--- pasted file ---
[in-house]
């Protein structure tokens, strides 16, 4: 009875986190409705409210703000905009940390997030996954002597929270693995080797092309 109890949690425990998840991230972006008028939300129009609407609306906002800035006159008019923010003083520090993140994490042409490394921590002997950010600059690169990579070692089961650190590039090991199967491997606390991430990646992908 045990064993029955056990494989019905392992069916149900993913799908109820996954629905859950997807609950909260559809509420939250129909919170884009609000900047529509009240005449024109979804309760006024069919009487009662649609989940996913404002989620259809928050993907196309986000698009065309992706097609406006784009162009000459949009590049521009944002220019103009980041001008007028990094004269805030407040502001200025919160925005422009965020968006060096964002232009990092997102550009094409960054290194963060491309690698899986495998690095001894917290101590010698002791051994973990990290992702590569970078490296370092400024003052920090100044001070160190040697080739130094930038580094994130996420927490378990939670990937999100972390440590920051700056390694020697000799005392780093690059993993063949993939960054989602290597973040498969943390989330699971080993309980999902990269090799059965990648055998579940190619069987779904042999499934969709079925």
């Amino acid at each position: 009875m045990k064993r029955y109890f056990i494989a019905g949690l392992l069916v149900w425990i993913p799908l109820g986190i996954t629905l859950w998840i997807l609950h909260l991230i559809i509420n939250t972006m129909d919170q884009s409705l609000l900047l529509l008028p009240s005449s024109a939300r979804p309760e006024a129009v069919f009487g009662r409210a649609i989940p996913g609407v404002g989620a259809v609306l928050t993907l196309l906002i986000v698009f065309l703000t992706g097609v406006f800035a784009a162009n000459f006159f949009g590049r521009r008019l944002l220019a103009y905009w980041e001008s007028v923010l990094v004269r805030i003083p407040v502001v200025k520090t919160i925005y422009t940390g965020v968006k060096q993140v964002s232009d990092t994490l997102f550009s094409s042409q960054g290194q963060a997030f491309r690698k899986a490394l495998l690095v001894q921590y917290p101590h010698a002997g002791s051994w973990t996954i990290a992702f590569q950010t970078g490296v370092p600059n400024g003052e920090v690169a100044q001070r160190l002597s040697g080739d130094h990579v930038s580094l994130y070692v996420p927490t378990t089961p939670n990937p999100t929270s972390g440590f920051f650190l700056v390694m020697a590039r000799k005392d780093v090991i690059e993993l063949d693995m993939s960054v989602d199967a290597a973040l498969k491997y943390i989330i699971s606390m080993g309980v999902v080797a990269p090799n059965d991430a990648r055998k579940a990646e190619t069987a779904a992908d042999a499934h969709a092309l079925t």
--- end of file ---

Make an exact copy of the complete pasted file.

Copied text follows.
[in-house]
């Protein structure tokens, strides 16, 4: 009875986190409705409210703000905009940390997030996954002597929270693995080797092309 109890949690425990998840991230972006008028939300129009609407609306906002800035006159008019923010003083520090993140994490042409490394921590002997950010600059690169990579070692089961650190590039090991199967491997606390991430990646992908 045990064993029955056990494989019905392992069916149900993913799908109820996954629905859950997807609950909260559809509420939250129909919170884009609000900047529509009240005449024109979804309760006024069919009487009662649609989940996913404002989620259809928050993907196309986000698009065309992706097609406006784009162009000459949009590049521009944002220019103009980041001008007028990094004269805030407040502001200025919160925005422009965020968006060096964002232009990092997102550009094409960054290194963060491309690698899986495998690095001894917290101590010698002791051994973990990290992702590569970078490296370092400024003052920090100044001070160190040697080739130094930038580094994130996420927490378990939670990937999100972390440590920051700056390694020697000799005392780093690059993993063949993939960054989602290597973040498969943390989330699971080993309980999902990269090799059965990648055998579940190619069987779904042999499934969709079925």
């Amino acid at each position: 009875m045990k064993r029955y109890f056990i494989a019905g949690l392992l069916v149900w425990i993913p799908l109820g986190i996954t629905l859950w998840i997807l609950h909260l991230i559809i509420n939250t972006m129909d919170q884009s409705l609000l900047l529509l008028p009240s005449s024109a939300r979804p309760e006024a129009v069919f009487g009662r409210a649609i989940p996913g609407v404002g989620a259809v609306l928050t993907l196309l906002i986000v698009f065309l703000t992706g097609v406006f800035a784009a162009n000459f006159f949009g590049r521009r008019l944002l220019a103009y905009w980041e001008s007028v923010l990094v004269r805030i003083p407040v502001v200025k520090t919160i925005y422009t940390g965020v968006k060096q993140v964002s232009d990092t994490l997102f550009s094409s042409q960054g290194q963060a997030f491309r690698k899986a490394l495998l690095v001894q921590y917290p101590h010698a002997g002791s051994w973990t996954i990290a992702f590569q950010t970078g490296v370092p600059n400024g003052e920090v690169a100044q001070r160190l002597s040697g080739d130094h990579v930038s580094l994130y070692v996420p927490t378990t089961p939670n990937p999100t929270s972390g440590f920051f650190l700056v390694m020697a590039r000799k005392d780093v090991i690059e993993l063949d693995m993939s960054v989602d199967a290597a973040l498969k491997y943390i989330i699971s606390m080993g309980v999902v080797a990269p090799n059965d991430a990648r055998k579940a990646e190619t069987a779904a992908d042999a499934h969709a092309l079925t």